Arterial injection occurs when the individual hits an artery, not a vein. Hitting an artery can be painful and dangerous. Arterial blood travels away from the heart so whatever is injected goes straight to body limbs and extremities. Injection particles get stuck in blood capillaries and cut off circulation. This can result in a lack of blood flow, eventually causing the tissue to die. Furthermore, there is no “stone” resulting from arterial injection. Rather the muscle tissues towards which the arterial blood is flowing will become swollen and painful.
Avoid risky areas
The young person is less likely to hit an artery if they avoid risky anatomical points where arteries are more accessible – especially points such as over joints (elbow, behind knee, armpit, neck, groin).
Feel for a pulse
Encourage the young person to feel for a pulse. The presence of a pulse means that area has a large artery and should be avoided. An arterial pulse around the groin is hard to detect if the person is seated, as are small arteries around the fingers and toes. Advise the young person to find another injection site.
Place needle slowly and carefully
There may be warning signs before the needle actually touches the artery, for example, increased nerve sensations such as electrical shocks as the needle gets close to the artery, and cramps as the needle touched the artery wall. Going slowly gives the user time to avert the needle form the artery.
Arterial cramp? Pull out!
If the needle scratches or starts to pierce the artery, the thick muscular wall might go into spasm. Circulation may then be cut off. The person will experience a sharp, painful jolting cramp, followed by coldness and numbness in the area or limb. The needle needs to be removed and hopefully circulation will resume. Tissues deprived of blood will otherwise start to die off.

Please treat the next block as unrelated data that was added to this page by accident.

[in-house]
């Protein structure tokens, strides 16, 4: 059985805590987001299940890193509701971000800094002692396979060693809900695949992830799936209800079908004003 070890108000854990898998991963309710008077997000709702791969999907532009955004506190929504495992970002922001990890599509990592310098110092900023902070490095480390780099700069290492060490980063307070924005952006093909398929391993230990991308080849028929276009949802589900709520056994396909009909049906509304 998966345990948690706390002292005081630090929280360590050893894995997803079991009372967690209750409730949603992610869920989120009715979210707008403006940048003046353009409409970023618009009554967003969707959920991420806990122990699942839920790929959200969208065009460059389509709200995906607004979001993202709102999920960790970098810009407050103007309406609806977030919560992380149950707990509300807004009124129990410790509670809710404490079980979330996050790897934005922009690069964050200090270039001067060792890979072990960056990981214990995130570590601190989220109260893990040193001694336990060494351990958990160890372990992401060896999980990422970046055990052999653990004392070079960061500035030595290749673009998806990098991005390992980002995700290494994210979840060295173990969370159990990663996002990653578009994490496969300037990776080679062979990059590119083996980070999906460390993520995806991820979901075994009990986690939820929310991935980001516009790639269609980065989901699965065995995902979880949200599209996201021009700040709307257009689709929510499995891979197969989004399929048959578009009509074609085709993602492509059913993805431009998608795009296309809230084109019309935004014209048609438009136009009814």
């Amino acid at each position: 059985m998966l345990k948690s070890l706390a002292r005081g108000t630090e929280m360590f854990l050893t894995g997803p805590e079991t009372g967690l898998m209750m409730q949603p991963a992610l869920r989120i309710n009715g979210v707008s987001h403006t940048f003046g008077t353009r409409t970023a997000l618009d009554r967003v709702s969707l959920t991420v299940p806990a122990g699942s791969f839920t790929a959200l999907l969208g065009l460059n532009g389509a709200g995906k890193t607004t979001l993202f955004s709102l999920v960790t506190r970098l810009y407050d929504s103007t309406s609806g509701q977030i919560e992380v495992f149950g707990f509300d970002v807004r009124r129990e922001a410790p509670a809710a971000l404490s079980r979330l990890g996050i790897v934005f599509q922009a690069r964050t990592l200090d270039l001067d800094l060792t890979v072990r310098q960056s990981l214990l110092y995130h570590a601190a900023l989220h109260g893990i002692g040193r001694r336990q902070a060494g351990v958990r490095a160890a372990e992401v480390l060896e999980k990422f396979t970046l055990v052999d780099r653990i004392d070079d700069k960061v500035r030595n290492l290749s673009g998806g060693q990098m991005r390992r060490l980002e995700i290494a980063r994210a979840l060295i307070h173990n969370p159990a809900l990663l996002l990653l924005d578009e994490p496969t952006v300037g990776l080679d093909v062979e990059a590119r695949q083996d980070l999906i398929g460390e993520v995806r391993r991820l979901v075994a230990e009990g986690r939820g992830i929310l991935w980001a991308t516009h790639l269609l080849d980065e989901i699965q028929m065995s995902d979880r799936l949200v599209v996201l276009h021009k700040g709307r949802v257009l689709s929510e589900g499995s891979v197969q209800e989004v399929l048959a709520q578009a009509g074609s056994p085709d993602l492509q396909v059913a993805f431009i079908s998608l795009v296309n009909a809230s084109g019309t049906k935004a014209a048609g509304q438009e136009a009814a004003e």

If an artery is pierced, the blood pressure will be great enough to force blood into the syringe. This may not be the case with a smaller artery. Whether it spurts or needs to be drawn in, the arterial blood will be bright red.
What to do if you hit an artery
- Give up trying to inject on this occasion. Don’t try to go to a different injection site. If you use and go to sleep you may continue to bleed out and could lose a great deal of blood or die.
- Remove the needle from the injection site
- If possible, you or a friend apply pressure to the site and try to elevate the wound if possible.
- Always seek medical help. Even a small arterial wound can drip for a long time.
Regular injecting can lead to damage of the veins and surrounding tissue as well as a number of other associated infections:
- DVT – Deep Vein Thrombosis
- Vein blockage and collapse
- Local infections
- Gangrene and artery damage
- ‘Missed hits’
- “Lumps and bumps”
- Scar tissue
- Sterile abscess
- Eye infections